Full knee replacement is a common procedure for patients suffering from arthritis and other joint complaints. In recent times, an alternative has been growing in popularity among qualified candidates. Partial Knee Resurfacing is a less invasive procedure that can be just as effective at alleviating the pain and stiffness resulting from arthritis.
Some common complaints associated with this degenerative disease are localized pain that worsens while standing or walking, particularly on stairs; difficulty or pain getting up from a seated position; joint stiffness that is primarily noticed in the morning upon getting out of bed; localized swelling; and a feeling that the bones are grating against each other during normal activities. In order to make an accurate diagnosis specializing doctors will observe patients movements and test their reflexes and joint alignment. X-rays will likely be ordered to directly observe how much damage has been done as well. The diagnosis that is then formed will help determine the best course of treatment.
Candidates for this surgery are troubled by early to mid stage arthritis. These complaints must be localized to two or less compartments, and patients must have reasonably good joint alignment and an intact ACL. For those diagnosed with more advanced stages of osteoarthritis, a complete replacement may be more appropriate. Only a qualified physician can decide if a patient is a good candidate for Partial Knee Resurfacing.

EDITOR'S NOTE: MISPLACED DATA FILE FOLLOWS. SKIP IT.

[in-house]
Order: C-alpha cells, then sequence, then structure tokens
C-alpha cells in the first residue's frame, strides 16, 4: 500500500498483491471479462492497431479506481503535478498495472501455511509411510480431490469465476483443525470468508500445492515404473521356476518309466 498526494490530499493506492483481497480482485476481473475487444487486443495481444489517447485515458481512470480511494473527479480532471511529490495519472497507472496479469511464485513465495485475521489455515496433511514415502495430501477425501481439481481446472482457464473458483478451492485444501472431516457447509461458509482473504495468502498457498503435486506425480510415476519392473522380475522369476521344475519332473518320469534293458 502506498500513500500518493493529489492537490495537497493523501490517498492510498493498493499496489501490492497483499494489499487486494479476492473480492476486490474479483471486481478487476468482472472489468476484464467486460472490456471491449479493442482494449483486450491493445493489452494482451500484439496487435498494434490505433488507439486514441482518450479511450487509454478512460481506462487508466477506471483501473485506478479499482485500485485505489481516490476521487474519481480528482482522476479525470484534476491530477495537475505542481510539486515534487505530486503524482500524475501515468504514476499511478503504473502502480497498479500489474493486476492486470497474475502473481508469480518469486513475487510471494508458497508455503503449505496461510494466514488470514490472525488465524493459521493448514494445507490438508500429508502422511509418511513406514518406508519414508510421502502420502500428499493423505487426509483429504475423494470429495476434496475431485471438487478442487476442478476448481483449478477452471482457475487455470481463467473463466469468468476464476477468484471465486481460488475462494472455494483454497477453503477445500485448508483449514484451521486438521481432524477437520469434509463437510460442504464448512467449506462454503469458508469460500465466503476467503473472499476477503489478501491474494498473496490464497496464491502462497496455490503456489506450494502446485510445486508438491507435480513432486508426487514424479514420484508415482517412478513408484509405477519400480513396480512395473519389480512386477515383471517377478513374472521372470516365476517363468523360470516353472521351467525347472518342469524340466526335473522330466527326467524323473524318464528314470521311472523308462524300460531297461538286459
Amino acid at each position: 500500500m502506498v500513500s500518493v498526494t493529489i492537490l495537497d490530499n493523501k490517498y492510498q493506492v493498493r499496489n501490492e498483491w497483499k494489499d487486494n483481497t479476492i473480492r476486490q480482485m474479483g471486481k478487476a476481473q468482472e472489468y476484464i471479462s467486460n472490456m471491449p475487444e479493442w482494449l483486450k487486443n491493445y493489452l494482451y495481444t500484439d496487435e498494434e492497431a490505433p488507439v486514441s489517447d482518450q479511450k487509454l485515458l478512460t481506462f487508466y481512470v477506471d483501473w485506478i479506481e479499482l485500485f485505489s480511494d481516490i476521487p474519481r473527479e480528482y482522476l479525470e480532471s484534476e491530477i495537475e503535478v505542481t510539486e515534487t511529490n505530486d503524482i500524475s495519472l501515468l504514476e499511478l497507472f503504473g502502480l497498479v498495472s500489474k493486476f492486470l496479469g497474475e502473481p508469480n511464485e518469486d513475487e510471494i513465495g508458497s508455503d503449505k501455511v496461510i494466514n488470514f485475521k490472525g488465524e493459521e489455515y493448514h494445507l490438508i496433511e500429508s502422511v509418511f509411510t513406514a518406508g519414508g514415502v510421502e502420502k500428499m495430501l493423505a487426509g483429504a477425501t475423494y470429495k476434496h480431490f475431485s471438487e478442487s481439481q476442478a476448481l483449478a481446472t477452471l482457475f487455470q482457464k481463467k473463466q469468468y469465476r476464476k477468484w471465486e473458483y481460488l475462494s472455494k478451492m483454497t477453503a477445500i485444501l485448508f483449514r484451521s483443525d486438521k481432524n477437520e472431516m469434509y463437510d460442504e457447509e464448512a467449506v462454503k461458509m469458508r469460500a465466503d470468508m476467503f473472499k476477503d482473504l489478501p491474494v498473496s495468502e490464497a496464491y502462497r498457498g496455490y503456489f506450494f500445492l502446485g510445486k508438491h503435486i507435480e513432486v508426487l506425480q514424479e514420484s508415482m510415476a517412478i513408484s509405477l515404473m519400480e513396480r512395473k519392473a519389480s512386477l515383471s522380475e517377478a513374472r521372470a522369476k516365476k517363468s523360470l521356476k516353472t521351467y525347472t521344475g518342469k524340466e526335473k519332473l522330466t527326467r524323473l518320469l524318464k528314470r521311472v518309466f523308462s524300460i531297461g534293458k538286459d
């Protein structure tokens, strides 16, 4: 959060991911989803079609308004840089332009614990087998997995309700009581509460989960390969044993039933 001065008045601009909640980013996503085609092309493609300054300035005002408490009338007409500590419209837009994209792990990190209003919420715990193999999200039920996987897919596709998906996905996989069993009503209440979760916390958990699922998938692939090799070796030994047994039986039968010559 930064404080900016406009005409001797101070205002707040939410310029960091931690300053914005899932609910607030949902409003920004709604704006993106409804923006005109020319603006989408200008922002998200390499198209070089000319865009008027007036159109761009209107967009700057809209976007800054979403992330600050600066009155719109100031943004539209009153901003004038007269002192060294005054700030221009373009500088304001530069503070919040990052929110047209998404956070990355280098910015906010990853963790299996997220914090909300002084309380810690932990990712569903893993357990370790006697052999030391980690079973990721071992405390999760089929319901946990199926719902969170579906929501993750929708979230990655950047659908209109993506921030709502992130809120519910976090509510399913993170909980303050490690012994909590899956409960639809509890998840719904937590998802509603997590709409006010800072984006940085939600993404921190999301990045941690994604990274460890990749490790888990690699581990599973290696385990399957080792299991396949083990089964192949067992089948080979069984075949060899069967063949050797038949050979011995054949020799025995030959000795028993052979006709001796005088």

Patients who are hesitant about undergoing surgery should discuss other treatment options with their doctors. Physical therapy, nutritional counseling, and certain medications designed to reduce swelling and pain are often suggested during the early stages of osteoarthritis. However, the best chances of an uncomplicated surgery and quick, easy recovery lie in taking action early. Once the disease has progressed to a certain point, more invasive procedures are often necessary.
The best course of action for anyone beginning to notice symptoms of arthritis is to head to a doctor as soon as possible. If the disease has not yet progressed to the point where it is causing significant pain and inhibiting daily activities, treatment may still be appropriate to help control the progress of the disease. Patients can visit for more information about joint damage and its various treatments, or to schedule a consultation with an experienced physician. You can also visit them on Facebook for regular updates.